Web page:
So I’m freaked!! After waiting for over three years and becoming comfortable in a ‘new normal’, transplant is looking like it’s really happening. Life is dramatically changing once again and I’m frightened. My early preparedness needs to be reworked. Bags repacked, projects complete at home, summer relocation accelerated. It’s more than I can handle in the grand scope. Breathe… day, one project at a time. Blessed with family and friends that are more than willing to help in any way possible, I’m not alone. Plus, I have My Abba, who has my back, guiding me, holding me, breathing strength into me when I have none of my own. I keep a vision of my family and I walking on the beach, unencumbered with oxygen tanks, hoses, backup tanks. The fear of running out of oxygen gone. What a celebration we will have! #justbreathe #waitingfornewlungs #gratitude #nomoreO2equipment #Godhasthis

May 19, 2019

June 1st, 2019- the date of my temporary medical relocation until November; 160 miles west from my family and beloved community of 33 years. My traveling companion? Sadie, comfort dog extraordinaire. Independent living for the first time in years. Amazingly, I’m strong enough to do this, as opposed to last year when I was forced to relocate due to heavy smoke from fires, the worst air pollution in the nation, and temperatures consistently above 100 degrees. I couldn’t be left alone during August and September until the fresh air of the central coast started permeating every ounce of my body, allowing me to breathe more comfortably than I had in years.
Since that 4 1/2 month healing retreat, I haven’t been hospitalized once since June 2018. A YEAR! The ER at Kaweah Delta has missed me as I use to visit every other month or so.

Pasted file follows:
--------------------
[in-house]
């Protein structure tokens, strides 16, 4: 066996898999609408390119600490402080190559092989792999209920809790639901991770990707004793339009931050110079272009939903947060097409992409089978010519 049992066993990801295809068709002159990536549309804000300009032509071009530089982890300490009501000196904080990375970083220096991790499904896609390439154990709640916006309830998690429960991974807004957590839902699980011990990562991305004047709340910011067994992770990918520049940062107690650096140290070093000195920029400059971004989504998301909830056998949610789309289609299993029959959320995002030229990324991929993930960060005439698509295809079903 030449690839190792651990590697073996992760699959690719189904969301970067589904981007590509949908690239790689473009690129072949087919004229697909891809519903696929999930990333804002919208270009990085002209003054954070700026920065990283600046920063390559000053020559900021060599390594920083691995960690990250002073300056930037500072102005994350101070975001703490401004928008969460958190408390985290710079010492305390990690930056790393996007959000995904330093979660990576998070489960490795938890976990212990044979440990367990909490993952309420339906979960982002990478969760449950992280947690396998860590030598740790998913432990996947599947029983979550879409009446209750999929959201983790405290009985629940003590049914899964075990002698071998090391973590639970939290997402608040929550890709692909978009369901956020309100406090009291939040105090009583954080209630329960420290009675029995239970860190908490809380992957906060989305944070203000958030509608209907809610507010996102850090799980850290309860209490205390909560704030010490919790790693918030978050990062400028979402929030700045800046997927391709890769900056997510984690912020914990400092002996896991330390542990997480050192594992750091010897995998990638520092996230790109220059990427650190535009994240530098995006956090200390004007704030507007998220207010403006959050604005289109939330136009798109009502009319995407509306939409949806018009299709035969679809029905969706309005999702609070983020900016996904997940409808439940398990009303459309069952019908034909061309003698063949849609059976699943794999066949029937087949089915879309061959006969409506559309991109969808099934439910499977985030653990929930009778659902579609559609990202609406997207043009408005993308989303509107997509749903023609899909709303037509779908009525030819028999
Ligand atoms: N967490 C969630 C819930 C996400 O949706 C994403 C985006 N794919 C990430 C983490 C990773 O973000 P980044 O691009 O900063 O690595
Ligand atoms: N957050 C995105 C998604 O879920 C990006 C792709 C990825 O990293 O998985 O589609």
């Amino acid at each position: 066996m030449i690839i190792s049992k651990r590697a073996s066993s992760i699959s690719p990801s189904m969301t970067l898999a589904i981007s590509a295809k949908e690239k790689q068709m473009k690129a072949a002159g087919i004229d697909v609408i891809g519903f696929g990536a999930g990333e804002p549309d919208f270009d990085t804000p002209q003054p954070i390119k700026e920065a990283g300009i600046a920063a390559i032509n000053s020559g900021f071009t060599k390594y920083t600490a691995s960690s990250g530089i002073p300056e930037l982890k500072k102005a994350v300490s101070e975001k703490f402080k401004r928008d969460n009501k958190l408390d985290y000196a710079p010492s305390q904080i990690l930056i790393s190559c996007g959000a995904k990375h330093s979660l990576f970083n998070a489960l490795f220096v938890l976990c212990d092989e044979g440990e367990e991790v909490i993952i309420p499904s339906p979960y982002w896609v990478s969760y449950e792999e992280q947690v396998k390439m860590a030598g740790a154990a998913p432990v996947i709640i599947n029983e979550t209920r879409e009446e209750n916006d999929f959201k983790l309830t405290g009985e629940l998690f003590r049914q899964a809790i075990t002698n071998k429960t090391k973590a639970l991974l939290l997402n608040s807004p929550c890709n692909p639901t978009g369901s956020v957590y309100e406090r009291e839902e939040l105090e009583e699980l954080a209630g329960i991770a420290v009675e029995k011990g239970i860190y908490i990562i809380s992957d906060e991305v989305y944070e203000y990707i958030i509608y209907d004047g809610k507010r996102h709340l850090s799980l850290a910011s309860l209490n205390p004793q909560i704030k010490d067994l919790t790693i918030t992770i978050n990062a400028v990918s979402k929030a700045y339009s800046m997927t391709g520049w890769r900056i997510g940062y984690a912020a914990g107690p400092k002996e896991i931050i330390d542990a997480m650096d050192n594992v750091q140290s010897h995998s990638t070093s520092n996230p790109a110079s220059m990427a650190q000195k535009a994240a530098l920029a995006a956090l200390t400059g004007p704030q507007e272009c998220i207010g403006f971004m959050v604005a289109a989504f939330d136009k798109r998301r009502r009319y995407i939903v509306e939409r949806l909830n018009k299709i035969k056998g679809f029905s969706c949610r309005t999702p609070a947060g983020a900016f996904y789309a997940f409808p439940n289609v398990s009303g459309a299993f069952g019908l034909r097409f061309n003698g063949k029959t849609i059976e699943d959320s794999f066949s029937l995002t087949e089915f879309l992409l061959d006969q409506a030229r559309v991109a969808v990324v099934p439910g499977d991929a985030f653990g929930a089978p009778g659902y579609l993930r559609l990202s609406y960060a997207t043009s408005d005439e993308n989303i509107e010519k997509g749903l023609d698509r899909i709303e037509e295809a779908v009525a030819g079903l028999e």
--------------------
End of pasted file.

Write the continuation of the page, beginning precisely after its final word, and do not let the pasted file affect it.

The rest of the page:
This summer I vow to gain further strength as I rent a cottage in Cayucos, through October, possibly November BEFORE I can’t breathe. However, rentals at the coast are out of our humble government retirement income. $2500/month + utilities! For a studio no less. Ouch! But as my lung transplant team affirms-it’s life or no life! There is no either/or.
This is why we desperately need your help. In addition to mounting medical bills of a 2 1/2 year (and counting) wait for a transplant, I now require $13,000 minimum for temporary housing. This is where you come in. Please consider a donation to my HelpHopeLive campaign so I can breathe easier this summer. You are such a blessing I am full of gratitude and love for your continued support.

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June 7, 2019

We love you Rachelle! Happy birthday!!!! Here’s to many more, breathing with ease

Kathleen Seligman

March 13, 2017

We'll be thinking of you and praying for you each and every day. Keep the faith!

Jim and Peggy Entz

March 11, 2017

Rachelle, we are here for you! My heart is glad to help you. Your friends from Lemon Cove.

Teri and Ralph Blaser

January 14, 2017

One of my favorite sounds is to hear your unique laughter (however subtle) in the back during church. You are distinct, transparent and so endearing to my family and to our church family. You have encouraged our growth with your childlike fervor to grow in your faith. Our hearts are full with love and hope for your healthy future.

Robin Castro